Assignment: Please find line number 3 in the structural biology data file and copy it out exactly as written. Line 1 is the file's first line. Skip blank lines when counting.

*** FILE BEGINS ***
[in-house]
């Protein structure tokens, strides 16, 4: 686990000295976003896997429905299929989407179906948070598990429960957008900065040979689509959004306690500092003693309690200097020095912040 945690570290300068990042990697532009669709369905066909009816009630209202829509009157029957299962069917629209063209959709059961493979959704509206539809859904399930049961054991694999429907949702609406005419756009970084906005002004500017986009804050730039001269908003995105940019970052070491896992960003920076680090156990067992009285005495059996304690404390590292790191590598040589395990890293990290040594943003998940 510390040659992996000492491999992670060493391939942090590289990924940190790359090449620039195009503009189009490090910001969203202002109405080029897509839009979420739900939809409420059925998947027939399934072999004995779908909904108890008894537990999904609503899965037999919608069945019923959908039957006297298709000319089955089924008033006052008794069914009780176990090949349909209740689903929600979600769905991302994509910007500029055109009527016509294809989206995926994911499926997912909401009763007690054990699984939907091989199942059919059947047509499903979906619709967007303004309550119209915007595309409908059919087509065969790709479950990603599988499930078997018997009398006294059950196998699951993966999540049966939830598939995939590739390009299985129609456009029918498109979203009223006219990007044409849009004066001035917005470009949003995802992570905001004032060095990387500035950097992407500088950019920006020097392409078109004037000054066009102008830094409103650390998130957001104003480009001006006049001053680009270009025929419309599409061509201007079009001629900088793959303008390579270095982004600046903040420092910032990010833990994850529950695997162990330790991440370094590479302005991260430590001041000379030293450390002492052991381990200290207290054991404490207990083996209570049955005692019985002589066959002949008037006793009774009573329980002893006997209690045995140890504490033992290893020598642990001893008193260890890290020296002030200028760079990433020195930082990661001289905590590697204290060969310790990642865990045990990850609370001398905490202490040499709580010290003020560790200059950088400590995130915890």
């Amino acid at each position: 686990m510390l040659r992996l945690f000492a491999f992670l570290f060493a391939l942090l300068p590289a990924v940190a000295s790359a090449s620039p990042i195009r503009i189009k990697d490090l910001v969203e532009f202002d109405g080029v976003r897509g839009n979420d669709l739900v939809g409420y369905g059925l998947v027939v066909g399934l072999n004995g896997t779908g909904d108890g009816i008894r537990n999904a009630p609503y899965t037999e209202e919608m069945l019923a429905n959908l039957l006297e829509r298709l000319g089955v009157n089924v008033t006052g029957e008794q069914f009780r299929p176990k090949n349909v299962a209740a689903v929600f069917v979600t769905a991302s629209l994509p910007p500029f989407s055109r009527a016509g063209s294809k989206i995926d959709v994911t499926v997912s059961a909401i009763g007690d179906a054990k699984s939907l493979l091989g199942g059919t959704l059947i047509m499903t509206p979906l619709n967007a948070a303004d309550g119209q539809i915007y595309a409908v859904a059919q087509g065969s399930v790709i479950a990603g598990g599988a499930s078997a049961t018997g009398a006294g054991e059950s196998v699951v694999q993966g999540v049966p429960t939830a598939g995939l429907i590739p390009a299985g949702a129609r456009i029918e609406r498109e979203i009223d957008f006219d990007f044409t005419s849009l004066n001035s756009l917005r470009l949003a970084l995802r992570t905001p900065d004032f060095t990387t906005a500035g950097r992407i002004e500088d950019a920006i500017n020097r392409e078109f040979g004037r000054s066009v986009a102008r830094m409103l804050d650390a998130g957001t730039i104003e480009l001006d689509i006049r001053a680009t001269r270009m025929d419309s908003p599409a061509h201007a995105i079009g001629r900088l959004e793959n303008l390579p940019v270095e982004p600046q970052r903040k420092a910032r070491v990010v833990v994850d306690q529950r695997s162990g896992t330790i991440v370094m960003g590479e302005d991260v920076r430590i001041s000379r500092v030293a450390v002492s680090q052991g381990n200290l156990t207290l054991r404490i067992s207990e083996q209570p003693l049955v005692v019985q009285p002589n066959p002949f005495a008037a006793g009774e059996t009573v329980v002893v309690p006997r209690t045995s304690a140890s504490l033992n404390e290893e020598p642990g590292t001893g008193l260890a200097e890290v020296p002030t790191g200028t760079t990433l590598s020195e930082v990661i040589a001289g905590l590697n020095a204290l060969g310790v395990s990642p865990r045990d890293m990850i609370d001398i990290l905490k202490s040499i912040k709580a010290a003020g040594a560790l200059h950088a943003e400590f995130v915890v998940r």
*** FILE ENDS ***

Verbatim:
């Amino acid at each position: 686990m510390l040659r992996l945690f000492a491999f992670l570290f060493a391939l942090l300068p590289a990924v940190a000295s790359a090449s620039p990042i195009r503009i189009k990697d490090l910001v969203e532009f202002d109405g080029v976003r897509g839009n979420d669709l739900v939809g409420y369905g059925l998947v027939v066909g399934l072999n004995g896997t779908g909904d108890g009816i008894r537990n999904a009630p609503y899965t037999e209202e919608m069945l019923a429905n959908l039957l006297e829509r298709l000319g089955v009157n089924v008033t006052g029957e008794q069914f009780r299929p176990k090949n349909v299962a209740a689903v929600f069917v979600t769905a991302s629209l994509p910007p500029f989407s055109r009527a016509g063209s294809k989206i995926d959709v994911t499926v997912s059961a909401i009763g007690d179906a054990k699984s939907l493979l091989g199942g059919t959704l059947i047509m499903t509206p979906l619709n967007a948070a303004d309550g119209q539809i915007y595309a409908v859904a059919q087509g065969s399930v790709i479950a990603g598990g599988a499930s078997a049961t018997g009398a006294g054991e059950s196998v699951v694999q993966g999540v049966p429960t939830a598939g995939l429907i590739p390009a299985g949702a129609r456009i029918e609406r498109e979203i009223d957008f006219d990007f044409t005419s849009l004066n001035s756009l917005r470009l949003a970084l995802r992570t905001p900065d004032f060095t990387t906005a500035g950097r992407i002004e500088d950019a920006i500017n020097r392409e078109f040979g004037r000054s066009v986009a102008r830094m409103l804050d650390a998130g957001t730039i104003e480009l001006d689509i006049r001053a680009t001269r270009m025929d419309s908003p599409a061509h201007a995105i079009g001629r900088l959004e793959n303008l390579p940019v270095e982004p600046q970052r903040k420092a910032r070491v990010v833990v994850d306690q529950r695997s162990g896992t330790i991440v370094m960003g590479e302005d991260v920076r430590i001041s000379r500092v030293a450390v002492s680090q052991g381990n200290l156990t207290l054991r404490i067992s207990e083996q209570p003693l049955v005692v019985q009285p002589n066959p002949f005495a008037a006793g009774e059996t009573v329980v002893v309690p006997r209690t045995s304690a140890s504490l033992n404390e290893e020598p642990g590292t001893g008193l260890a200097e890290v020296p002030t790191g200028t760079t990433l590598s020195e930082v990661i040589a001289g905590l590697n020095a204290l060969g310790v395990s990642p865990r045990d890293m990850i609370d001398i990290l905490k202490s040499i912040k709580a010290a003020g040594a560790l200059h950088a943003e400590f995130v915890v998940r």